Third, the 3D spherical shell of the atmosphere of the Earth is rotationally symmetric about the polar axis if annually and zonally averaged. Due to the rotation of the Earth,
Hadley, Ferrel and polar cells form in the global circulation. If perfect rotational symmetry is assumed, the polar axis becomes
flow-invariant, and this remains approximately true for the real Earth.
Thus, a 1D model restricted to the polar axis can be expected to give useful information about climate in a neighbourhood of the pole.
The study of a rotationally symmetric spherical shell model by

The present model builds on the simple energy balance slab model of Dortmans et al. (2019), which was applied to paleoclimate transitions, and the model of Kypke et al. (2020), which was applied to anthropogenic climate change.
The primary improvement of the present model is a more physically accurate
description of the atmosphere.
Instead of using a slab to represent a uniform atmosphere with absorption properties similar to the
real atmosphere, here we use the Schwarzschild two-stream equations to model absorption
in the atmosphere explicitly as a function of altitude

A bifurcation analysis is performed on the model, tracking the steady-state solutions as carbon
dioxide levels increase.
The question of reversibility is a question of whether the current cold state simply warms
but persists.
The disappearance of this cold state through a saddle-node bifurcation would result in an abrupt
change in climate that may be practically irreversible.
The simpler model of

Section

The model is developed from first principles and has the following features.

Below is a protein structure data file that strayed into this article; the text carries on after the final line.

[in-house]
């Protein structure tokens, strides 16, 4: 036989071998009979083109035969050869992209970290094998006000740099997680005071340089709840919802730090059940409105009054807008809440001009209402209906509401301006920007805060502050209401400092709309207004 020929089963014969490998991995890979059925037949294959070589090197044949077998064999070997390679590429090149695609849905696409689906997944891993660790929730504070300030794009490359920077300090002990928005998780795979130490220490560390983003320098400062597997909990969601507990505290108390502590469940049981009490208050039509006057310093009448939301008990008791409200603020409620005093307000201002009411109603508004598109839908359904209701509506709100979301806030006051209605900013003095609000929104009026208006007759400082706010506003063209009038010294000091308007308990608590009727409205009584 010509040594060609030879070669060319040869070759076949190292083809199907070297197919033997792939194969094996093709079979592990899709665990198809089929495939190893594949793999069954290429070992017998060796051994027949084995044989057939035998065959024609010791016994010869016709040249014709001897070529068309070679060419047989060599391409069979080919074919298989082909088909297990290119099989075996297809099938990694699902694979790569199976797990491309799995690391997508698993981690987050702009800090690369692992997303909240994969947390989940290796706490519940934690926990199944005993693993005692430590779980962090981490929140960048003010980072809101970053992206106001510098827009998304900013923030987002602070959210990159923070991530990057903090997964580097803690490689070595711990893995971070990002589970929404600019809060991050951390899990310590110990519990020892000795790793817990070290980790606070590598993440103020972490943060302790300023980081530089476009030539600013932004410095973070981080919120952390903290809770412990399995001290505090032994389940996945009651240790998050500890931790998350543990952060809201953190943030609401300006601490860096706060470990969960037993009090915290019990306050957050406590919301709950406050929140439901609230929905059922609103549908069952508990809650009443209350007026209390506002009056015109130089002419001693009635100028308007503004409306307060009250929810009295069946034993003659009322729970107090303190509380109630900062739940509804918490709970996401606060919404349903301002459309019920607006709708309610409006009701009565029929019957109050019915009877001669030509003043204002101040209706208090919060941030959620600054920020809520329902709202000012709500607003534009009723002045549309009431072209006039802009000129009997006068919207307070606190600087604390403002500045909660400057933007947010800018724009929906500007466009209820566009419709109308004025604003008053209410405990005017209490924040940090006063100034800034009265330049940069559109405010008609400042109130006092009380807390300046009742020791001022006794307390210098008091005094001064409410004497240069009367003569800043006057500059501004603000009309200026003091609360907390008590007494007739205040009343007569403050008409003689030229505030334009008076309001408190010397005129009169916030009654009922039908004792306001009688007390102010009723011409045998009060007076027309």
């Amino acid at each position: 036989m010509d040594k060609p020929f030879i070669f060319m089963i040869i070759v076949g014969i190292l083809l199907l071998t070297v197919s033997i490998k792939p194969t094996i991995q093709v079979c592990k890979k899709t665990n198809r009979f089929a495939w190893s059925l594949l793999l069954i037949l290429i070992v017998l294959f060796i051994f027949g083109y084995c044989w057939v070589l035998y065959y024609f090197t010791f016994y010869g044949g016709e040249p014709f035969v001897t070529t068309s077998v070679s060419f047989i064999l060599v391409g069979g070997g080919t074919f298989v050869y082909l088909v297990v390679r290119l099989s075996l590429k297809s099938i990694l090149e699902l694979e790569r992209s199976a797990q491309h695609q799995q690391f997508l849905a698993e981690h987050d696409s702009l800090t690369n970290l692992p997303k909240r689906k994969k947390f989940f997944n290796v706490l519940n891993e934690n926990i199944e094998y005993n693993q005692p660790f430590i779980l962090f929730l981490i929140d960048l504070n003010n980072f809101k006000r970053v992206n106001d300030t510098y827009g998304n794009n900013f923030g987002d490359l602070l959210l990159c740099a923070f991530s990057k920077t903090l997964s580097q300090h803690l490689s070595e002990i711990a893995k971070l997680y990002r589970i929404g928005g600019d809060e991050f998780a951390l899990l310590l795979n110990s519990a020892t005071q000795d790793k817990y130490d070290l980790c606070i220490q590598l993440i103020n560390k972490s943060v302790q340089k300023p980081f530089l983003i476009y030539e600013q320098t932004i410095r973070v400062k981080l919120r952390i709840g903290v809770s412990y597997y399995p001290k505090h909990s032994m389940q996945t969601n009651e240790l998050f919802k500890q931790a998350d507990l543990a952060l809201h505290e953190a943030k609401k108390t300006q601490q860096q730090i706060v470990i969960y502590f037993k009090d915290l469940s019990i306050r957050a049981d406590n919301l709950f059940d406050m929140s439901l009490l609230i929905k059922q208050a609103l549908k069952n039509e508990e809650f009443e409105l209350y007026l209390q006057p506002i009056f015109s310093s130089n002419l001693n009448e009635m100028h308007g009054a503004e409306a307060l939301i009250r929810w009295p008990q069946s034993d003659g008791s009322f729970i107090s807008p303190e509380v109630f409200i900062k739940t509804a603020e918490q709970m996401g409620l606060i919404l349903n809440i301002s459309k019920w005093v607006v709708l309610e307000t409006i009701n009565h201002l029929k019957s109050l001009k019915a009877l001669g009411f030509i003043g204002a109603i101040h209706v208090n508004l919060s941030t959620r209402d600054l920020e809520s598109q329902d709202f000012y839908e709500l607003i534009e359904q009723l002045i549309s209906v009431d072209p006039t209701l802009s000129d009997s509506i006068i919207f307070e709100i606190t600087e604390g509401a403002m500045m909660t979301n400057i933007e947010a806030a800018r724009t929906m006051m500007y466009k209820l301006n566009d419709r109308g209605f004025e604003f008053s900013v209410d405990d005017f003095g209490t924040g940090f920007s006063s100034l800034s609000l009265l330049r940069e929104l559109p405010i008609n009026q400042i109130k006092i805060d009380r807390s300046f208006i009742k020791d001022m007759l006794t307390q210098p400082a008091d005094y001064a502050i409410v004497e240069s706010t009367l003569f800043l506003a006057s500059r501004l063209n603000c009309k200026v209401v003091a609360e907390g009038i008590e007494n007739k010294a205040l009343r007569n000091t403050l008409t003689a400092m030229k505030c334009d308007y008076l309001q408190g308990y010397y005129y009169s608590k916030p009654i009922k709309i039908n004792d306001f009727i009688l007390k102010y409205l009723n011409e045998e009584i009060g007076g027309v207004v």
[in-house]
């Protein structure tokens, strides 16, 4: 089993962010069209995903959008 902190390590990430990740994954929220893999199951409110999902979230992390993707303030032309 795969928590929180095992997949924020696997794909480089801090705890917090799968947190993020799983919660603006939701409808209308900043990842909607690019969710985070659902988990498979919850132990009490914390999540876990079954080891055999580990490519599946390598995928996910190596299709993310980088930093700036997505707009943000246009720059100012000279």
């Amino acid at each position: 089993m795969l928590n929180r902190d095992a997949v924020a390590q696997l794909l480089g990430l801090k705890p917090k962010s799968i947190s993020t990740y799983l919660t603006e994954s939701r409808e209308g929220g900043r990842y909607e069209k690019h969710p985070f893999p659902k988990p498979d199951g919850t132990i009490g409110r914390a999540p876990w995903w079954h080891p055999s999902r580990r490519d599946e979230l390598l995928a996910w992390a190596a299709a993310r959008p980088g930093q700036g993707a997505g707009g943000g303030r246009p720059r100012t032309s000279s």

The atmosphere is a 1D column at the North Pole with physical properties that vary with altitude, from the surface to the tropopause.

The incoming solar radiation is annually averaged and undergoes reflection and absorption in the atmosphere as well as at the Earth's surface.

The surface albedo is a nonlinear function of the surface temperature.

A well-mixed surface boundary layer is included.

The Earth emits longwave radiation as a black body.

The atmosphere is considered to be a grey gas.

The Schwarzschild two-stream equations govern the absorption and emission of both upward- and downward-directed longwave radiation in the atmosphere.

The atmospheric absorption of longwave radiation is due to three factors: water vapour,

Water vapour concentration is governed by the nonlinear Clausius–Clapeyron equation.

Transfer of latent and sensible heat from the surface to the atmosphere is modelled.

Both ocean and atmospheric meridional heat transports to the Arctic are dictated by empirical values.

In the Arctic, there is a slow downward movement of air in the column
corresponding to the polar circulation cell near the pole

The radiation absorption coefficients are calibrated by fitting the model to global average data.

The functional forms of the mass transport and atmospheric heat transport are used to calibrate the model to an empirical Arctic temperature profile.

The annually and zonally averaged Earth atmosphere is rotationally symmetric around the polar axis, which is invariant under the flow.
Therefore, if one considers a column of the atmosphere near the North Pole, it is
reasonably approximated by a 1D model with altitude-varying quantities. This approximation becomes exact in the limit as the diameter of the column shrinks to zero.
Alternatively, one can view the model as a meridional and zonal average over a
cylinder centred at the North Pole.
Further, although the Arctic Ocean is not zonally symmetric, in the above view, the contribution
of ocean heat transport can be reasonably captured as a scalar quantity.